I picked up this book rather hoping for something fluffy and light. It’s set in LA in the entertainment industry, and I expected it would be a long list of designer names, descriptions of people’s clothing, wheeling and dealing, parties, romantic drama, and a predictable ending where the love interests overcome misunderstandings and barriers to finally declare their undying devotion.
Most of that was indeed there, but there was also a deeper, more engaging aspect to the book. The three main protagonists are all Latina women, with very different personalities, pasts, and goals. The book weaves this all together as the three women come to know each other. Alexis is a Texan and a Republican who wears pearls, manages entertainers, and has two dads (not a couple). Marcella is an actress obsessed with her appearance who is trying to impress her actress mother and resisting Alexis’s efforts to teach her some manners. Olivia underwent a horrific trauma as a child in El Salvador and now struggles with PTSD as she raises her son and tries to process her trauma through screenwriting.
One of the things I really enjoyed was a glimpse into cultures with which I am not familiar. Each protagonist has her own view of other Hispanic cultures (I’m thinking especially of Alexis’s rant about the differences between Mexicans and Cubans). And at one point, there’s a short aside about the terms Latinx and Hispanic that was a learning moment for me.
But the book was not heavy-handed about race and culture. These things arose naturally as a part of the plot and the individual protagonists. I really liked the fact that the only major character in the book who was white was one asshole ex-boyfriend. The themes of misogyny, sexism and racism in the entertainment industry, and stereotyping were prevalent and relevant to the actual lived experiences of each protagonist.
Trauma, abuse, and mental illness were also handled well for the most part, except that some of the initial descriptions of Olivia’s PTSD-related behaviour (and the progress of recovery) rang kind of false to me. On the other hand, I am not an expert, and obviously not everyone with PTSD is going to react to it in the same way, so that’s just my own bias. I appreciated that the writer did not shy from these issues but also did not sensationalise them or linger on them in a voyeuristic way as so often happens.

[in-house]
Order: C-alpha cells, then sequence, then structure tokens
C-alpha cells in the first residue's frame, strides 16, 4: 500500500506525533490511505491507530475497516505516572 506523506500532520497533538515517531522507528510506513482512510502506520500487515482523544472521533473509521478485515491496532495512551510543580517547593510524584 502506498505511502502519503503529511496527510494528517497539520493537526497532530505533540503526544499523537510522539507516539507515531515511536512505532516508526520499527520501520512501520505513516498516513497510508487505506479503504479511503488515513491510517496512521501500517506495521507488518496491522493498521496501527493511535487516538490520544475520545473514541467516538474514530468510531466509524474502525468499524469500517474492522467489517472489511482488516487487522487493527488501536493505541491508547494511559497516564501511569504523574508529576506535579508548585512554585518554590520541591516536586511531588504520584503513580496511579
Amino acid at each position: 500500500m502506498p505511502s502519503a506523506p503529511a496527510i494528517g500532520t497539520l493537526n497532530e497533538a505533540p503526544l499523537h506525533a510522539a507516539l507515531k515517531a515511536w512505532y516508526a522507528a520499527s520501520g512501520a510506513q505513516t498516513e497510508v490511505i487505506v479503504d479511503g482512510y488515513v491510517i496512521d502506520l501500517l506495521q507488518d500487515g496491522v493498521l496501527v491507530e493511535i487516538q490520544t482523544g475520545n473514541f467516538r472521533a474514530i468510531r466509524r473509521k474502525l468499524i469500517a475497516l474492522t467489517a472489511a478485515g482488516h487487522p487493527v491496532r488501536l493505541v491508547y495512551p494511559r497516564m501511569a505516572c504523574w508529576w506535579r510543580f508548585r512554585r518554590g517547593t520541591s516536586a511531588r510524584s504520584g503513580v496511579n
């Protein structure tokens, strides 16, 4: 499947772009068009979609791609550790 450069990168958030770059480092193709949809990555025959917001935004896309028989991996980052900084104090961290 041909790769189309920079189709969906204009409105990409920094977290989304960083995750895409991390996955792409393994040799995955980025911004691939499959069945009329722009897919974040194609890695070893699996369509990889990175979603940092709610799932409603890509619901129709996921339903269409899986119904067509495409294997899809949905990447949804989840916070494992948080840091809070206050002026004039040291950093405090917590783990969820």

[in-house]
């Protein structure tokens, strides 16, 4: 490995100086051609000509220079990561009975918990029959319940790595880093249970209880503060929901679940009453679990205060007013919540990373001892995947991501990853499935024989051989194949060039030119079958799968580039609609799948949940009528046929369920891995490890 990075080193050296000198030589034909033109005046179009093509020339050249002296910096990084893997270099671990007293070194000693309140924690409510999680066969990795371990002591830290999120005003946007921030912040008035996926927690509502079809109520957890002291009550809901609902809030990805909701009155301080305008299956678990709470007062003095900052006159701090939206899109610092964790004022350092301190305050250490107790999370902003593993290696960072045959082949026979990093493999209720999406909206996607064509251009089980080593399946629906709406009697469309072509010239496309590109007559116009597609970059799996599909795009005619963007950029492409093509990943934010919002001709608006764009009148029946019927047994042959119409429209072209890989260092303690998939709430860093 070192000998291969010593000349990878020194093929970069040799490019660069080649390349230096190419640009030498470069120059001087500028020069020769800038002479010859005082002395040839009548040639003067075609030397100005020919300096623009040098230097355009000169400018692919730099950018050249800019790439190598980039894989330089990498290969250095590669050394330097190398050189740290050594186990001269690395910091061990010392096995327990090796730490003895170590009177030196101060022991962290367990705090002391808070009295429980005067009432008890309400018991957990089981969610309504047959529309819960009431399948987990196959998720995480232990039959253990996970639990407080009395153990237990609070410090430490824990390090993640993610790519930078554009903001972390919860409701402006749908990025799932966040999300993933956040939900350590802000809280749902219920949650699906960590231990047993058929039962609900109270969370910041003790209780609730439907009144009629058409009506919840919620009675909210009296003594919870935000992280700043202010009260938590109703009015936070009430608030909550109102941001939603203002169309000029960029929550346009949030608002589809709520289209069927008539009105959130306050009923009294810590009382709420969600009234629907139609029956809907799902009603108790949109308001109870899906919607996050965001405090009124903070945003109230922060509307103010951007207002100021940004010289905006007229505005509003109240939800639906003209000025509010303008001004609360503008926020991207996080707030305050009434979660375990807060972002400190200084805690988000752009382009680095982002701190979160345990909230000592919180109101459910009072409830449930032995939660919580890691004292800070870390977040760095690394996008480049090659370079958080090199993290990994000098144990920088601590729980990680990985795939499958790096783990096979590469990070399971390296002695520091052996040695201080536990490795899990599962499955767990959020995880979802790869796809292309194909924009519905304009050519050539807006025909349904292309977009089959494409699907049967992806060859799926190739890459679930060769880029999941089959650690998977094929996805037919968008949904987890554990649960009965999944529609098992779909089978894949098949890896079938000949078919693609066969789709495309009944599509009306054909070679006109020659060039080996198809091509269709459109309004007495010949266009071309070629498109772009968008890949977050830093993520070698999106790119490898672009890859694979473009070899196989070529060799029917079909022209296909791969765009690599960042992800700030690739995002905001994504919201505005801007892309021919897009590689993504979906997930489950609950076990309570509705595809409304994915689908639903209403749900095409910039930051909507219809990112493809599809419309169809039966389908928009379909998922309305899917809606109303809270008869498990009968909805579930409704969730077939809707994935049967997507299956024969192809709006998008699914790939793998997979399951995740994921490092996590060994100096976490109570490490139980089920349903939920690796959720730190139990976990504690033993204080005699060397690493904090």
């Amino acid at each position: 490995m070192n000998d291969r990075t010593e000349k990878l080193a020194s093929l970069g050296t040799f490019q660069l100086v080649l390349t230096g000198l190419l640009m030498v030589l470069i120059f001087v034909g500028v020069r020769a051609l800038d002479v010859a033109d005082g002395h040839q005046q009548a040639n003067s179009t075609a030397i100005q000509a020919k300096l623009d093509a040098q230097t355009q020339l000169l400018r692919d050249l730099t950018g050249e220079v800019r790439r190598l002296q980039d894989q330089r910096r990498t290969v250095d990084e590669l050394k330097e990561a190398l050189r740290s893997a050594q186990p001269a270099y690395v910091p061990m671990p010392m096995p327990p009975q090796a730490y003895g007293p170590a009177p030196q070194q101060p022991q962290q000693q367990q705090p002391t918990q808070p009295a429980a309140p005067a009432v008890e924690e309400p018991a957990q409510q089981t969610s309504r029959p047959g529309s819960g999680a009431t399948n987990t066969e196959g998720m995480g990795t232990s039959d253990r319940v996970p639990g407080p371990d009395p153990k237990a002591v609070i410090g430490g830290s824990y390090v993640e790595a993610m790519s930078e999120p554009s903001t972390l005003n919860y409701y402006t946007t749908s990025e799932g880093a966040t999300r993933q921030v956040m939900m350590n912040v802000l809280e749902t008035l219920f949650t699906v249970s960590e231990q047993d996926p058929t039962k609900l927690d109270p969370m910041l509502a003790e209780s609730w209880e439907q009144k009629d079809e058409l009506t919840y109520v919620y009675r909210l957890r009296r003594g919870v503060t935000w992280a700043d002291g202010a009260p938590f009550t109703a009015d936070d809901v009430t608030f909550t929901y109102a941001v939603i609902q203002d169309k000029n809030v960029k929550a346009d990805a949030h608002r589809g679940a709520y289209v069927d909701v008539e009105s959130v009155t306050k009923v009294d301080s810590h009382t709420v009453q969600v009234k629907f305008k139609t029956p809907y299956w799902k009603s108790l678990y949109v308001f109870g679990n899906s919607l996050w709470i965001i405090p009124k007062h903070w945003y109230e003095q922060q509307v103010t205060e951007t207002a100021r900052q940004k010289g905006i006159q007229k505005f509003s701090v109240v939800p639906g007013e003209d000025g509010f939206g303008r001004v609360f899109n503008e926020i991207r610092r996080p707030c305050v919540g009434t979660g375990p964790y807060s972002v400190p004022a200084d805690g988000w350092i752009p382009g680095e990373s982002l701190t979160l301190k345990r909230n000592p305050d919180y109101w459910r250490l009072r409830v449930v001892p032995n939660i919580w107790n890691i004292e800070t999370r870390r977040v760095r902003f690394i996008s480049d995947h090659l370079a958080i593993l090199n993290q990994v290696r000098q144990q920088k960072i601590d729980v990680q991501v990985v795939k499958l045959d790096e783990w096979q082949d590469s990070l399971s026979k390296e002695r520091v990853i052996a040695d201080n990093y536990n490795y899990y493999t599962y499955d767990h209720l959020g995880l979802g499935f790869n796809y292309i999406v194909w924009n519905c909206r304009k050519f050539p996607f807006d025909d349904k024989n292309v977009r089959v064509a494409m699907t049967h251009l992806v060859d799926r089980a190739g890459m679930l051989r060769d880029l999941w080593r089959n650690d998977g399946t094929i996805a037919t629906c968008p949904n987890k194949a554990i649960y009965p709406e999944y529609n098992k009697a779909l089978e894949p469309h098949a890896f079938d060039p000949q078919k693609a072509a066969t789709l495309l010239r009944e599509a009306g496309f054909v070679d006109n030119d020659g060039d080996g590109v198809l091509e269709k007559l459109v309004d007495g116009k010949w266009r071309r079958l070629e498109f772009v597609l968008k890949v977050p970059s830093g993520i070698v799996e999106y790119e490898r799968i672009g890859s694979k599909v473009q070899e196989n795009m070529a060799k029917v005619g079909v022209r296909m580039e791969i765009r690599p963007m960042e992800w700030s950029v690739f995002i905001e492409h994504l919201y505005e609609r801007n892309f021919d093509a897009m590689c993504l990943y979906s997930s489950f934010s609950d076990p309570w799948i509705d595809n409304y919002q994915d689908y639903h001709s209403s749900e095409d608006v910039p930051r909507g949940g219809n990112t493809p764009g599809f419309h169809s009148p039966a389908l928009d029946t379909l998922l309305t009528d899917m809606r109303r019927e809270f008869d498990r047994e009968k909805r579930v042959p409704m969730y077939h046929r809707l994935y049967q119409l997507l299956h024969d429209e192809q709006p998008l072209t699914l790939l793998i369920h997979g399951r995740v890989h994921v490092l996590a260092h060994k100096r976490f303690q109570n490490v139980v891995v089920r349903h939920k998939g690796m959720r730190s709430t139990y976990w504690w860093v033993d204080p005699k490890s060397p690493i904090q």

Nobody in the book seemed to be actually poor. One character struggles with enormous debt but has rich parents to bail her out. Everyone in the book is cishet, with the exception of one person who has some sexual thoughts about another woman and wonders what is wrong with herself. Nobody has a disability that affects their daily functioning with the possible exception of Olivia. The Republican / Democrat divide was irritating to me, although it was interesting to see the references to how that relates to Cuban politics (a very small part of the book, though). And the way the lives of the protagonists seem so focused on heterosexual relationships: getting a man, leaving a man, being left by a man, wishing one had a man, pairing off at the end of the book or else defining one’s self in relation to not having / needing a man—really? These are three smart, creative, talented, goal-oriented women, and it would have been nice to see their rich inner lives and their friendships get more airtime.
In general, it was the light and fluffy book I expected, with far too much concern about appearance, weight, bodily insecurity, brand name purchases, cute dresses, and social status. But at the same time, it dealt with a lot of themes I find important (race, mental health, feminism, childhood trauma), and was an interruption of the presumption of whiteness. I’m not sure I’ll want to read it again—there’s only so much Vera Wang and Prada and Bentley I can take—but I would probably try another book by the same writer.
Playing with Boys by Alisa Valdes-Rodriguez.